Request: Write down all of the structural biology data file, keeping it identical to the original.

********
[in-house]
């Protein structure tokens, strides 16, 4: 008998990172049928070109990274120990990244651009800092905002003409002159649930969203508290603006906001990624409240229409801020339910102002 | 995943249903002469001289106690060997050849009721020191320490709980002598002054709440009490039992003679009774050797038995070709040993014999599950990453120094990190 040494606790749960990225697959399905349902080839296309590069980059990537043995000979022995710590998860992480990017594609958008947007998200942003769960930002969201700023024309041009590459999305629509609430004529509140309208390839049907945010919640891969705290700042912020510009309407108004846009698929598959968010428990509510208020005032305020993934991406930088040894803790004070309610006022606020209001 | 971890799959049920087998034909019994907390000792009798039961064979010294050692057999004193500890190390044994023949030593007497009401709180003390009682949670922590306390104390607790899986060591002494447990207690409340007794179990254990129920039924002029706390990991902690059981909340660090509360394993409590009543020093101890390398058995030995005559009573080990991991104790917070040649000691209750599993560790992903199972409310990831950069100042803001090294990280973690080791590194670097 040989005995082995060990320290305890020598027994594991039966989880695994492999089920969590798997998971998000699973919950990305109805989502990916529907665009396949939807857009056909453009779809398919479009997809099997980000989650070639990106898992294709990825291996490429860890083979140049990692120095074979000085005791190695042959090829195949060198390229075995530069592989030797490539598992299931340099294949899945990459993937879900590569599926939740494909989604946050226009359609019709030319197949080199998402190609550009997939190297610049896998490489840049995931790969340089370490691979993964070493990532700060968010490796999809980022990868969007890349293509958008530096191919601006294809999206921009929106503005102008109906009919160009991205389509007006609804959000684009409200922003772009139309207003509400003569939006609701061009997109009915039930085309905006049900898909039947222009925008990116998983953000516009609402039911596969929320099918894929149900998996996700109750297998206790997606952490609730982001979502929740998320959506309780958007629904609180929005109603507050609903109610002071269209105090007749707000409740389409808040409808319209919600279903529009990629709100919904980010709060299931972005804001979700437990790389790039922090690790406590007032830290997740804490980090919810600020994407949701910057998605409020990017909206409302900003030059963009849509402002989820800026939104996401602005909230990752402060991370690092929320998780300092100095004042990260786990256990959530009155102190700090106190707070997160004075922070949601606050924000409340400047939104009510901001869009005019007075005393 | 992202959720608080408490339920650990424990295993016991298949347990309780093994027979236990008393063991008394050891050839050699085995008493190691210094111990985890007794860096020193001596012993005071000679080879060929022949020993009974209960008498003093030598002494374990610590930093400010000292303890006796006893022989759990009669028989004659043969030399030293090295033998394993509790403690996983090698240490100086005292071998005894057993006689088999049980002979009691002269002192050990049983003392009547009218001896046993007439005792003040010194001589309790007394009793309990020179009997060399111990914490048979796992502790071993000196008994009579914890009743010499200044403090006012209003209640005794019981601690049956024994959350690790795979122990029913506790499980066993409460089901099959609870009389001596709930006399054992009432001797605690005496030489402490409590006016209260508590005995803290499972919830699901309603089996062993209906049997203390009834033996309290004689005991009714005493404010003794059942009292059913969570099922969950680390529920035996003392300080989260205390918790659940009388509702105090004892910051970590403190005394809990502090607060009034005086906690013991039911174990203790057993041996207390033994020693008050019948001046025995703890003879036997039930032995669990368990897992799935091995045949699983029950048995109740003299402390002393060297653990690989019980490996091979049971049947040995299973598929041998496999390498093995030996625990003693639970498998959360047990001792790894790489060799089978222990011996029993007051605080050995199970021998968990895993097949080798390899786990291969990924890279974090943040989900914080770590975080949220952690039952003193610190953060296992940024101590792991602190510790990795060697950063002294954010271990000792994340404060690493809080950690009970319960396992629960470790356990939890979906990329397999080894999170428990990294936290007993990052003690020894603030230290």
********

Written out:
[in-house]
């Protein structure tokens, strides 16, 4: 008998990172049928070109990274120990990244651009800092905002003409002159649930969203508290603006906001990624409240229409801020339910102002 | 995943249903002469001289106690060997050849009721020191320490709980002598002054709440009490039992003679009774050797038995070709040993014999599950990453120094990190 040494606790749960990225697959399905349902080839296309590069980059990537043995000979022995710590998860992480990017594609958008947007998200942003769960930002969201700023024309041009590459999305629509609430004529509140309208390839049907945010919640891969705290700042912020510009309407108004846009698929598959968010428990509510208020005032305020993934991406930088040894803790004070309610006022606020209001 | 971890799959049920087998034909019994907390000792009798039961064979010294050692057999004193500890190390044994023949030593007497009401709180003390009682949670922590306390104390607790899986060591002494447990207690409340007794179990254990129920039924002029706390990991902690059981909340660090509360394993409590009543020093101890390398058995030995005559009573080990991991104790917070040649000691209750599993560790992903199972409310990831950069100042803001090294990280973690080791590194670097 040989005995082995060990320290305890020598027994594991039966989880695994492999089920969590798997998971998000699973919950990305109805989502990916529907665009396949939807857009056909453009779809398919479009997809099997980000989650070639990106898992294709990825291996490429860890083979140049990692120095074979000085005791190695042959090829195949060198390229075995530069592989030797490539598992299931340099294949899945990459993937879900590569599926939740494909989604946050226009359609019709030319197949080199998402190609550009997939190297610049896998490489840049995931790969340089370490691979993964070493990532700060968010490796999809980022990868969007890349293509958008530096191919601006294809999206921009929106503005102008109906009919160009991205389509007006609804959000684009409200922003772009139309207003509400003569939006609701061009997109009915039930085309905006049900898909039947222009925008990116998983953000516009609402039911596969929320099918894929149900998996996700109750297998206790997606952490609730982001979502929740998320959506309780958007629904609180929005109603507050609903109610002071269209105090007749707000409740389409808040409808319209919600279903529009990629709100919904980010709060299931972005804001979700437990790389790039922090690790406590007032830290997740804490980090919810600020994407949701910057998605409020990017909206409302900003030059963009849509402002989820800026939104996401602005909230990752402060991370690092929320998780300092100095004042990260786990256990959530009155102190700090106190707070997160004075922070949601606050924000409340400047939104009510901001869009005019007075005393 | 992202959720608080408490339920650990424990295993016991298949347990309780093994027979236990008393063991008394050891050839050699085995008493190691210094111990985890007794860096020193001596012993005071000679080879060929022949020993009974209960008498003093030598002494374990610590930093400010000292303890006796006893022989759990009669028989004659043969030399030293090295033998394993509790403690996983090698240490100086005292071998005894057993006689088999049980002979009691002269002192050990049983003392009547009218001896046993007439005792003040010194001589309790007394009793309990020179009997060399111990914490048979796992502790071993000196008994009579914890009743010499200044403090006012209003209640005794019981601690049956024994959350690790795979122990029913506790499980066993409460089901099959609870009389001596709930006399054992009432001797605690005496030489402490409590006016209260508590005995803290499972919830699901309603089996062993209906049997203390009834033996309290004689005991009714005493404010003794059942009292059913969570099922969950680390529920035996003392300080989260205390918790659940009388509702105090004892910051970590403190005394809990502090607060009034005086906690013991039911174990203790057993041996207390033994020693008050019948001046025995703890003879036997039930032995669990368990897992799935091995045949699983029950048995109740003299402390002393060297653990690989019980490996091979049971049947040995299973598929041998496999390498093995030996625990003693639970498998959360047990001792790894790489060799089978222990011996029993007051605080050995199970021998968990895993097949080798390899786990291969990924890279974090943040989900914080770590975080949220952690039952003193610190953060296992940024101590792991602190510790990795060697950063002294954010271990000792994340404060690493809080950690009970319960396992629960470790356990939890979906990329397999080894999170428990990294936290007993990052003690020894603030230290």